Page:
More than a decade after America honored its Navajo code talkers, Arizona’s Hopi code talkers are finally getting their due. But would they have wanted it?
Delores Yaiva never knew her father had been a code talker in World War II. Not until about six years ago, when she saw him featured in a documentary by an Arizona filmmaker that premiered at the Hopi Health Care Center in Polacca.
It appears to be an entirely different place, a green countryside in the Midwest, perhaps. With open roads not crammed with cars, no chic coffee stop on every corner and not a single high-rise, the 1885 visage of farmland-Phoenix pictured on this map certainly looks nothing like Phoenix today.
Even though she told the Arizona Republic in 1936 that roller skating “scares the life out of me,” Nellie T. Bush didn’t think twice when Arizona’s governor declared martial law and asked her to ferry armed National Guard troops across the Colorado River in 1934 to stop California workers from completing the controversial Parker Dam project. She probably didn’t even blink when her boat somehow got stuck in the water and her modest fleet had to be rescued by the Californians, in one of the more comical snapshots from Arizona’s long battle for Colorado River water. Despite the muddled mission being one of the most well-known aspects of her life, there’s way more to Bush’s story than that.
Sneakers, shorts and spandex are the new black for visitors at historical Mesa Cemetery. Those strolling the landscaped, tranquil turf topped by stately Italian cypress trees are just as likely to exercise or picnic as they are to pay their respects to the departed. And since the launch last year of annual cemetery tours every spring, Mesa Cemetery is also a place for visitors to unearth some of the city’s colorful history. “I started here as a landscaper,” Mesa Cemetery coordinator Rick Fifield says. “It took me forever to mow because I was reading all the headstones.”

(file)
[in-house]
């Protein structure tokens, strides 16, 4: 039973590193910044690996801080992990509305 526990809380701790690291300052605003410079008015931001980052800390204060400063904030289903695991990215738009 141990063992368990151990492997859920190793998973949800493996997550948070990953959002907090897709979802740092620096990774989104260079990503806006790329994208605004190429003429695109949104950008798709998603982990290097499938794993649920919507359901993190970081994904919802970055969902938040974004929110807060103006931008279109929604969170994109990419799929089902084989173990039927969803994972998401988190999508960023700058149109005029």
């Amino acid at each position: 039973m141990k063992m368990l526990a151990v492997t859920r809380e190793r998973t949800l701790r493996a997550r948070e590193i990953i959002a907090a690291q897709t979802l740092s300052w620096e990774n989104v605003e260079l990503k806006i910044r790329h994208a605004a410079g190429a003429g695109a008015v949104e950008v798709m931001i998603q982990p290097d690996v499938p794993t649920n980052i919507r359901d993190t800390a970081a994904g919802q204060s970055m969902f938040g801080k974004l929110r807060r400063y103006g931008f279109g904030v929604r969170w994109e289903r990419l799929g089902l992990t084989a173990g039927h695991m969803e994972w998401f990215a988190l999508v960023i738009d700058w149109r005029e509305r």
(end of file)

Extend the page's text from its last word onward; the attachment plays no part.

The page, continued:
Flowers. Coins. Unopened whiskey bottles. Bags of Baken-ets Hot ‘N Spicy pork rinds. These are just a few of the glut of gifts regularly left at the Mesa Cemetery grave site of famed country singer Waylon Jennings. Such presents are regularly removed per cemetery policy, but for all the adulation shown the late country crooner, his headstone is simple but dignified, marking the final resting place of “A vagabond dreamer, a rhymer and singer of songs.”
They say diamonds are a girl’s best friend. But for some girls, this is only true if the diamond in question is the one you circle after smashing a hanging curveball into the cheap seats.
Formed in the early 1930s, Phoenix’s bygone semi-pro softball teams represented an era of surging wartime popularity for women’s sports in America as male athletes fought abroad. The Queens, along with their hometown rivals, the Ramblers, helped Phoenix become the unofficial softball capital of the world in the mid-20th century by winning multiple national championships in packed ballparks, according to a 2010 Arizona Republic article.
What happens in Vegas, stays in Vegas. But in 1960 and 1961, what happened in the resort playground of Paradise Valley aired on syndicated TV.
At least that was the case when the recently razed Mountain Shadows Resort was used as the background for a short-lived – and now virtually forgotten – syndicated TV crime drama called The Brothers Brannagan, about a pair of sibling private eyes who ran around the luxurious property keeping the guests and citizens safe. Filmed on location in the Valley and featuring the Mountain Shadows Resort sign in every episode, the show was a Dragnet-era Simon & Simon, with Phoenix standing in for San Diego.